It restricts the use of no-knock entries to a limited set of circumstances, such as when an announced entry would pose an imminent threat of physical violence. The order covers roughly 100,000 federal law enforcement officials but the White House hopes to use the power of federal spending to expand it to the more than 700,000 officers at the state and local level.
Floyd, a Black man suspected of passing a counterfeit bill, was killed when Derek Chauvin, a white Minneapolis police officer, knelt on his neck as three other officers looked on. The incident triggered a wave of protests over racial injustice months before Biden was elected.
Biden promised to push police reform as president, but negotiations in Congress on a bill collapsed last September. The executive order will call for creation of national standards for the accreditation of police departments and seek to tie portions of future grant money to earning accreditation, officials said. The White House has sought to win the support of the civil rights community without angering law enforcement officials.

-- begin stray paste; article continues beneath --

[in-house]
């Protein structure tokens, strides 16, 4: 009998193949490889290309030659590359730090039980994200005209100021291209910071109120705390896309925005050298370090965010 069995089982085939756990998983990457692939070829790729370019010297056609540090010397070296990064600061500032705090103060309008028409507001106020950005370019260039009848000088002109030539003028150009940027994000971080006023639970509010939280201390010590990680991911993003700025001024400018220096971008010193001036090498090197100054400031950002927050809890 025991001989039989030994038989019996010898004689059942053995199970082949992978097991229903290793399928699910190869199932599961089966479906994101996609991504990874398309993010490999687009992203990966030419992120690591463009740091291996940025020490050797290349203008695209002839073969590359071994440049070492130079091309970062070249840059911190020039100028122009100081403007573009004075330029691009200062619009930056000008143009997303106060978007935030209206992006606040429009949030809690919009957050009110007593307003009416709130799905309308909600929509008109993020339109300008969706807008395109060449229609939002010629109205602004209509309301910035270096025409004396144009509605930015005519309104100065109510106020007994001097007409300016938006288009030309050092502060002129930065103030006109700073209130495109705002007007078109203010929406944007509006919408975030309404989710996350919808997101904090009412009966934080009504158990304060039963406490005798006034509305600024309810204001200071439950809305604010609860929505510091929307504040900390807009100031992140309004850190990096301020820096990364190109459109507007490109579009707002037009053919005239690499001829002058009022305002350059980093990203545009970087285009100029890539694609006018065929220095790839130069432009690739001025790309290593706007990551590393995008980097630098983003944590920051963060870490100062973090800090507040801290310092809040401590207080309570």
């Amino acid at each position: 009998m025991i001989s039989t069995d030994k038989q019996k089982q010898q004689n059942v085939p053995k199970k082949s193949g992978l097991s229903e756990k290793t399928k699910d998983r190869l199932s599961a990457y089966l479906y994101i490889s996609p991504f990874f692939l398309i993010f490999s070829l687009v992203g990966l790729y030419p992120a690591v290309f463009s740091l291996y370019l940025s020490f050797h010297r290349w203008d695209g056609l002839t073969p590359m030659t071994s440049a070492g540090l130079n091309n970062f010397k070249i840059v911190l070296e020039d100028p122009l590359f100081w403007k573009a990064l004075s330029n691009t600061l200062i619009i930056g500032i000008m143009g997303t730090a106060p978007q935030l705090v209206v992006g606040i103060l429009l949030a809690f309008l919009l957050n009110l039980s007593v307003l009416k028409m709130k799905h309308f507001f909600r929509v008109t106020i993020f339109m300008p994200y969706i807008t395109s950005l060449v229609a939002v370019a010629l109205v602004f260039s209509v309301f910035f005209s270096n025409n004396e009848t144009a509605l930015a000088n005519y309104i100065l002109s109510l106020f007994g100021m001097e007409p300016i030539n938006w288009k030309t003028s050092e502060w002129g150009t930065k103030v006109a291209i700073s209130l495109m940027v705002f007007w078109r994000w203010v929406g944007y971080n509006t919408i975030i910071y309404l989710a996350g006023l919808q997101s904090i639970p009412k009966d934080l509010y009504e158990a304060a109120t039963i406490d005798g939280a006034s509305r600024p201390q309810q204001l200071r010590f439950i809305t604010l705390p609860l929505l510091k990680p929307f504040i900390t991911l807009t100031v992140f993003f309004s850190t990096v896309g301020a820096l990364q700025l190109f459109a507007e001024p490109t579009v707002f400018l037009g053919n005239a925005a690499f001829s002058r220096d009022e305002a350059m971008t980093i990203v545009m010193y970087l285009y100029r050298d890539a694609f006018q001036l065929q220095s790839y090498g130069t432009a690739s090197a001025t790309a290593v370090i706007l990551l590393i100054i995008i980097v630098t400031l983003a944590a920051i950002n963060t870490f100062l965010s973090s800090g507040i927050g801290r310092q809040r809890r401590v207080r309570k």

“We know full well that an executive order cannot address America’s policing crisis the same way Congress has the ability to, but we’ve got to do everything we can,” NAACP president Derrick Johnson said in a statement.
“There’s no better way to honor George Floyd’s legacy than for President Biden to take action by signing a police reform executive order.”
Chauvin was sentenced to 22 and 1/2 years in prison last year after his conviction on murder charges. One of the three officers pleaded guilty last week to aiding and abetting manslaughter in the May 25, 2020, incident.
The White House scheduled a signing ceremony at 4 p.m. today (2000 GMT) at which Biden will be joined by members of Floyd’s family, civil rights advocates and law enforcement officials.
The order asks federal law enforcement to meet or exceed a Justice Department policy that allows force only when no reasonably effective, safe and feasible alternative exists and emphasizes de-escalation. The executive order is needed to restore the public’s trust in law enforcement, a senior administration official said.
“Without that trust, victims don’t call for help. Witnesses do not step forward. Crimes go unsolved, and justice is not served. Simply put more just policing makes our communities safer,” the official said.